Whether it be an ice cold glass of your favourite fizzy drink or a slimline gin and tonic, a slice of lemon is always a refreshing addition.But it doesn't stop there, in the Express on the 11th August
But did you know the microbes found on your citrus wedge have the potential to cause infectious diseases?
This comes after it was revealed THIS everyday habit is "as dirty as licking your toilet".
A study published in the Journal of Environmental Health in 2007, involved researchers swabbing lemon slices that were on their drinks at 21 different restaurants.
They found almost 70 per cent of the samples produced some sort of microbial growth, including 25 different microbial species.
The researchers concluded: “The microbes found on the lemon samples in our investigation all have the potential to cause infectious diseases at various body sites, although the likelihood was not determined in this study
So it may come as a surprise to learn that refilling your water bottle without washing it has been branded as dirtier than licking the toilet.Which should be enough to examine everything we do where eating utencils, cups and plates, water bottles are concerned.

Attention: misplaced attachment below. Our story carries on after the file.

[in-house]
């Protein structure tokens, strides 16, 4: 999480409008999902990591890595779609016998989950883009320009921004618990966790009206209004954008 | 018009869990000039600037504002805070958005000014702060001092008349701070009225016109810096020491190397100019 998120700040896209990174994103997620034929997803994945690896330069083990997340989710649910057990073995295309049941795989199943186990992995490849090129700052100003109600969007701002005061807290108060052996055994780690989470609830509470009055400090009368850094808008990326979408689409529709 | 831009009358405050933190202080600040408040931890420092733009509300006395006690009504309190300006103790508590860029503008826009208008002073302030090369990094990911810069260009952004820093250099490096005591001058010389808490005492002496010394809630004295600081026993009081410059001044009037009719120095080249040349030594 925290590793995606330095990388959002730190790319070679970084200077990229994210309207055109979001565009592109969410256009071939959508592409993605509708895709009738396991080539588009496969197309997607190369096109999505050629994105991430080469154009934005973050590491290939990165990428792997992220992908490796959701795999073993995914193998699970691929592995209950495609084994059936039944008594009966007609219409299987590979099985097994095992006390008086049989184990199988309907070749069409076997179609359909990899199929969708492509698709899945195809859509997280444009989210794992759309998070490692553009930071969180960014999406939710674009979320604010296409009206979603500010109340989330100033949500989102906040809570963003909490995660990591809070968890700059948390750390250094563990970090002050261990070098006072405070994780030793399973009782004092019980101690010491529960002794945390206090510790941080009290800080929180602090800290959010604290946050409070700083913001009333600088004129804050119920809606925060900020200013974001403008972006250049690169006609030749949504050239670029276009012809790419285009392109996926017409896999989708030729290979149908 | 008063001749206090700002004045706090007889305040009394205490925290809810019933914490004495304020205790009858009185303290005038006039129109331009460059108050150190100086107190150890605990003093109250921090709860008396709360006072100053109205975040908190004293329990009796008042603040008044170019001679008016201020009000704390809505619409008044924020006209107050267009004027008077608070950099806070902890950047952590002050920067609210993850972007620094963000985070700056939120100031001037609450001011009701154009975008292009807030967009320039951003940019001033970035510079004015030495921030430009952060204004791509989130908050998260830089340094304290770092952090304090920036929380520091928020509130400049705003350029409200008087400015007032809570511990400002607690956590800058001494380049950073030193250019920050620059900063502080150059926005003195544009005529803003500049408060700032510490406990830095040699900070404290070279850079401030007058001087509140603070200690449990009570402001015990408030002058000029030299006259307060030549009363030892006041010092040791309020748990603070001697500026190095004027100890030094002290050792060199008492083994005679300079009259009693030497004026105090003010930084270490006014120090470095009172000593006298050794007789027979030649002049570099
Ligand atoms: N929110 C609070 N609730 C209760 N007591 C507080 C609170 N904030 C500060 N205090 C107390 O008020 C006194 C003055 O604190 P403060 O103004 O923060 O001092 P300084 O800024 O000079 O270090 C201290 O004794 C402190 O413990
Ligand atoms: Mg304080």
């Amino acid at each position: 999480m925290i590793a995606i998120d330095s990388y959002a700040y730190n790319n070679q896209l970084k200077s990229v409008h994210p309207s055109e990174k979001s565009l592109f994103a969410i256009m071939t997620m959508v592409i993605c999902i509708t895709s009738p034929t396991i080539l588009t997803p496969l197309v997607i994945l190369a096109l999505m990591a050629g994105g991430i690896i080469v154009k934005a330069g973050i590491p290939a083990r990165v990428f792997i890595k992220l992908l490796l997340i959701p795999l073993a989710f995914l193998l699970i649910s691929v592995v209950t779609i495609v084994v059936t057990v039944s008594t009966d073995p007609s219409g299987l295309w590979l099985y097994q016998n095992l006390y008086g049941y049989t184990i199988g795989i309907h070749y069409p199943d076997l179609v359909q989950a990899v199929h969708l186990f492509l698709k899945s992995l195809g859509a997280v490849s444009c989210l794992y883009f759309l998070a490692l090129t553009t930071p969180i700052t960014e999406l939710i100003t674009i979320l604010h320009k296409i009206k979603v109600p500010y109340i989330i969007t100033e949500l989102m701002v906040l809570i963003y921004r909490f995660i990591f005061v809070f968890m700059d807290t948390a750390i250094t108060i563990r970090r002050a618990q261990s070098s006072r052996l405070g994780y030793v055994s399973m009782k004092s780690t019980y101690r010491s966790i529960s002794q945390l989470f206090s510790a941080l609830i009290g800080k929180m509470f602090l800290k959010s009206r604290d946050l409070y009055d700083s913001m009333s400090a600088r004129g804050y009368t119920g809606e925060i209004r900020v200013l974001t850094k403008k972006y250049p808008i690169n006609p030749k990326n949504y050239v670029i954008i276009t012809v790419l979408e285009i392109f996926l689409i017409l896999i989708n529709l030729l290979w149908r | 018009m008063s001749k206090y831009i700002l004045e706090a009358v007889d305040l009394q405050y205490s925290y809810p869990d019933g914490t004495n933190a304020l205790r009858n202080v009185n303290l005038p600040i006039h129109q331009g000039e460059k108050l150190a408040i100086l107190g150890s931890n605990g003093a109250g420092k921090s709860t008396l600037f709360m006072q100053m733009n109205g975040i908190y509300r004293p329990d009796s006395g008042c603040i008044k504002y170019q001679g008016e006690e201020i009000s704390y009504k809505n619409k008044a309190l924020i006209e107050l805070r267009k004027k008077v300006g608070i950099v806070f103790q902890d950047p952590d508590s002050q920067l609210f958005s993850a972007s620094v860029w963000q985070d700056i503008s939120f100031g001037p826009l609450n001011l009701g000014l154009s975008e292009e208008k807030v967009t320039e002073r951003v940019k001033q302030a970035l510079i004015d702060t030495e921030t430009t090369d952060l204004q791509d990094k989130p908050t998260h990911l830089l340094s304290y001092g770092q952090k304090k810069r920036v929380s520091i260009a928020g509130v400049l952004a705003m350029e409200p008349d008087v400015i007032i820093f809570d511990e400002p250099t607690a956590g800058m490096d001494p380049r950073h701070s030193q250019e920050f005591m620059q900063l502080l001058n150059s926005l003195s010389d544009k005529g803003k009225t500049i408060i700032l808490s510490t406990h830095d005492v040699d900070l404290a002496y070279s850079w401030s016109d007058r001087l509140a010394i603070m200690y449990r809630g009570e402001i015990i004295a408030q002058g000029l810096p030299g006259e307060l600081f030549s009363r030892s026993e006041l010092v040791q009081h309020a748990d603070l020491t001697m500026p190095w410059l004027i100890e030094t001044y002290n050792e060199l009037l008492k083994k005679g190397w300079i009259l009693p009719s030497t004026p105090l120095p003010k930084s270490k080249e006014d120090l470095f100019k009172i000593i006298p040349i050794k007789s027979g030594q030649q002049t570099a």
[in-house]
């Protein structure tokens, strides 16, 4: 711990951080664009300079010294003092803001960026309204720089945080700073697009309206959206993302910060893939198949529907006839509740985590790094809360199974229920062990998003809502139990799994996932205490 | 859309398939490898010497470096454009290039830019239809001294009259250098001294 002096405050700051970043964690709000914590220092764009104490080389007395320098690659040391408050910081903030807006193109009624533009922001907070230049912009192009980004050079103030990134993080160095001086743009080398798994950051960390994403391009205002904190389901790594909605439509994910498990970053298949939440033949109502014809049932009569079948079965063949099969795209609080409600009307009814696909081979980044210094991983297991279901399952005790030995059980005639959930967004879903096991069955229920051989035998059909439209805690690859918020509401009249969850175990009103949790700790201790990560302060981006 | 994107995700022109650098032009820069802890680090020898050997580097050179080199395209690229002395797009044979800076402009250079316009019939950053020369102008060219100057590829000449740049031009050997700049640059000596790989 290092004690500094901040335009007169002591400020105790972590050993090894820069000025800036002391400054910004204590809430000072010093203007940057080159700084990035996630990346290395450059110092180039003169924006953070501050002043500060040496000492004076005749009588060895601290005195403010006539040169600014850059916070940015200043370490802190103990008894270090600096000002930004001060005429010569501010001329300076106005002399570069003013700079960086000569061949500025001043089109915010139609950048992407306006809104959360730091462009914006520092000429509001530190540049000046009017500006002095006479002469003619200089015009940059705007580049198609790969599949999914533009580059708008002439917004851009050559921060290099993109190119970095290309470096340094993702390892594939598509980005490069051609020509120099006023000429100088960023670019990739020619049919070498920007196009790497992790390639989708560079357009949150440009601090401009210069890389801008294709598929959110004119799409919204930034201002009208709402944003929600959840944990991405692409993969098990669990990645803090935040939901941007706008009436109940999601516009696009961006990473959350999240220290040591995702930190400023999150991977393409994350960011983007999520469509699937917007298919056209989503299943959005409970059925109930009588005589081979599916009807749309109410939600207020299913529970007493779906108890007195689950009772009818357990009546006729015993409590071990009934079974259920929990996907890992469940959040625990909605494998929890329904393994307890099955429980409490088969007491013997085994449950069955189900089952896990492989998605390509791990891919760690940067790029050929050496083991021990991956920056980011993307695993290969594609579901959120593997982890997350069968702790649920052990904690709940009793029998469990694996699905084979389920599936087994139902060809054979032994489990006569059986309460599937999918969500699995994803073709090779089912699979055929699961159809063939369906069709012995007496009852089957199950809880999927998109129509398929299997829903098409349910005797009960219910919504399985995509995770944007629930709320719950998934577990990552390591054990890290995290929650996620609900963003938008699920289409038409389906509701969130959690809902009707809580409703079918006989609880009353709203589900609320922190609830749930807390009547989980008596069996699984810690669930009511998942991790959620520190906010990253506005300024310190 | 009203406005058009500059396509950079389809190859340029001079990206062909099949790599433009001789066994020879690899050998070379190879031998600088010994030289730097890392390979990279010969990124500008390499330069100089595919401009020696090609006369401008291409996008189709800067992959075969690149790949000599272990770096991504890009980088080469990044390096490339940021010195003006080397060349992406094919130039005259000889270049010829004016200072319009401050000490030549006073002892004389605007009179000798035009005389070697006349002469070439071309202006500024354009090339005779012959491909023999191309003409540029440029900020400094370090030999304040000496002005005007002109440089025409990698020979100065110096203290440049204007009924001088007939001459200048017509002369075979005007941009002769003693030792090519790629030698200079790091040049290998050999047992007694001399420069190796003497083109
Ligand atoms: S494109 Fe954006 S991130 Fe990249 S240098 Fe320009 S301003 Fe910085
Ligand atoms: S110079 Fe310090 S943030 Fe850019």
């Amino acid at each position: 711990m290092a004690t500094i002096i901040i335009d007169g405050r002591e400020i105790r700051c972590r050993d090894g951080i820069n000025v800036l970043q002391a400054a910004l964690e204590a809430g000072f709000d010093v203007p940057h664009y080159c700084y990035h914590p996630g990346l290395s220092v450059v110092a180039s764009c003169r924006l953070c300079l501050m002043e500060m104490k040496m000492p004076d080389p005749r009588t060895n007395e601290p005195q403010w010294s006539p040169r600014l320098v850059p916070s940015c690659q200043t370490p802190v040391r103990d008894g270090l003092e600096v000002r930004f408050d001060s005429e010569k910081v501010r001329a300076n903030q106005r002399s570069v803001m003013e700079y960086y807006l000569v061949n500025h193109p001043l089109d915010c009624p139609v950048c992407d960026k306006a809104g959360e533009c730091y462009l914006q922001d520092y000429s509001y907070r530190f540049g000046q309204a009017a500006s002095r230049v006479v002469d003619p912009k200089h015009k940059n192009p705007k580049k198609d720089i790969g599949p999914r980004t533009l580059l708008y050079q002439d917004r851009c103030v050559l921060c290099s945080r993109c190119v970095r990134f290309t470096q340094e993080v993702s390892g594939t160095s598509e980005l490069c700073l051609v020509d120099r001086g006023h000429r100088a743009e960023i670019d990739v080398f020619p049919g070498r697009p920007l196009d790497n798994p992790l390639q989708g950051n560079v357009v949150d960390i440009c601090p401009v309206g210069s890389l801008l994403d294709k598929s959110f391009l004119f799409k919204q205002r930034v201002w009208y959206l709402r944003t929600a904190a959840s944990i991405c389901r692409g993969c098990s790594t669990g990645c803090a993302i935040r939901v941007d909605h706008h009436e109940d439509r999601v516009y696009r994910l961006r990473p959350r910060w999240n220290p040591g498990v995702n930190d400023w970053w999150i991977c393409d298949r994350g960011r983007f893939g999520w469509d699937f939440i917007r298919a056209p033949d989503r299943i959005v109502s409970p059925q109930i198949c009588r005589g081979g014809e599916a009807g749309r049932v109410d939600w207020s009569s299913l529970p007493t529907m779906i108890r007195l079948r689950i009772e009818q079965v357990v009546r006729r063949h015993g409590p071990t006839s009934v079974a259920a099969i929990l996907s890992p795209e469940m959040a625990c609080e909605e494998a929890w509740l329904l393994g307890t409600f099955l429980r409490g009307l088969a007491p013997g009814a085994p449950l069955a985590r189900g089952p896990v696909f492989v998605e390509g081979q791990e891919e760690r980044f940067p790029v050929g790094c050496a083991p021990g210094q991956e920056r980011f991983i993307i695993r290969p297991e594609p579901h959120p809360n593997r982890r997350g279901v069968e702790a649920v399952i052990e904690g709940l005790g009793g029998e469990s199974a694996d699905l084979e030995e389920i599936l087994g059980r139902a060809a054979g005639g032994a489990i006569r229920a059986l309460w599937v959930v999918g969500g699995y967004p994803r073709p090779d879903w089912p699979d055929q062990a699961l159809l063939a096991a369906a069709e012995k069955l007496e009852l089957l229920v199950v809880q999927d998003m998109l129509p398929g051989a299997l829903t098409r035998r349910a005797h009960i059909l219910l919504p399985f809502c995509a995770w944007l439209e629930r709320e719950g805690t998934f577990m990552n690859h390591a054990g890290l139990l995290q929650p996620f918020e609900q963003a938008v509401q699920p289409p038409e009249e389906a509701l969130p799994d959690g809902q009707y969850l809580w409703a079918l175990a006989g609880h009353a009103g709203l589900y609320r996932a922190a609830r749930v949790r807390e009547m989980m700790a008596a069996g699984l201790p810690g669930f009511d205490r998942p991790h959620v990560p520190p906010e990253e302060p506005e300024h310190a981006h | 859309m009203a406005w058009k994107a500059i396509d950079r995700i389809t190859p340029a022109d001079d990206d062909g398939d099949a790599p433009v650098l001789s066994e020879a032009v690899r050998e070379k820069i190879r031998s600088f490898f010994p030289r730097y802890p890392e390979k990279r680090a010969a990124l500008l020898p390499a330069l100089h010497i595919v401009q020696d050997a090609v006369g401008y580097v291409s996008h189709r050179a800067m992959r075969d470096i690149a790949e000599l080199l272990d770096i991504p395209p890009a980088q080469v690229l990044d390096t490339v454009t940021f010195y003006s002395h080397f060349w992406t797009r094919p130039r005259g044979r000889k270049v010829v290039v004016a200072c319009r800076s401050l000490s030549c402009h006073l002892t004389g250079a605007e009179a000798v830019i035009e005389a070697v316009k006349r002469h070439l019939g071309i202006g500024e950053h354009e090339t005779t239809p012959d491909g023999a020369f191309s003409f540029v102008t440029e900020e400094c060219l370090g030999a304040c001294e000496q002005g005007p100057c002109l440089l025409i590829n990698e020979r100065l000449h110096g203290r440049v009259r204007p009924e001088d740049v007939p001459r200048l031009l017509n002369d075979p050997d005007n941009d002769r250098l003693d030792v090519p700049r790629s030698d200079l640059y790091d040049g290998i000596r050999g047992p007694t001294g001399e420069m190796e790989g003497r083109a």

New research from treadmillreviews has found that refilled water bottles are covered in germs.
Researchers lab-tested reusable water bottles after each had been used by an athlete for a week.
The bottle with the highest number of bacteria – over 900,000 colony forming units per square cm on average – had more bacteria than the average toilet seat.
The research, shared with Metro.co.uk, found the average person’s water bottle had 313,499 CFU per square cm.
The germ-ridden bottles are caused by a lack of washing mixed with sweat and germs encountered on a daily basis.
Even more stomach-churning was the news researchers found 60 per cent of the germs they discovered on the water bottles were able to make people sick.
However there are ways to make water bottles less germ-covered.
Some useful hints from these articles include:
1. Firstly, don’t use a slide-top bottle as it was found to be the worst for germs, with 933,340 CFU per square cm.
2. Squeeze top and screw-top bottles came in second, with around 160,000 CFU per square cm.
3. But the cleanest bottles were straw-tops, which had just 25,400 CFU per square cm.
4. Drinking from a stainless steel bottle is healthier than from a plastic bottle, researchers discovered.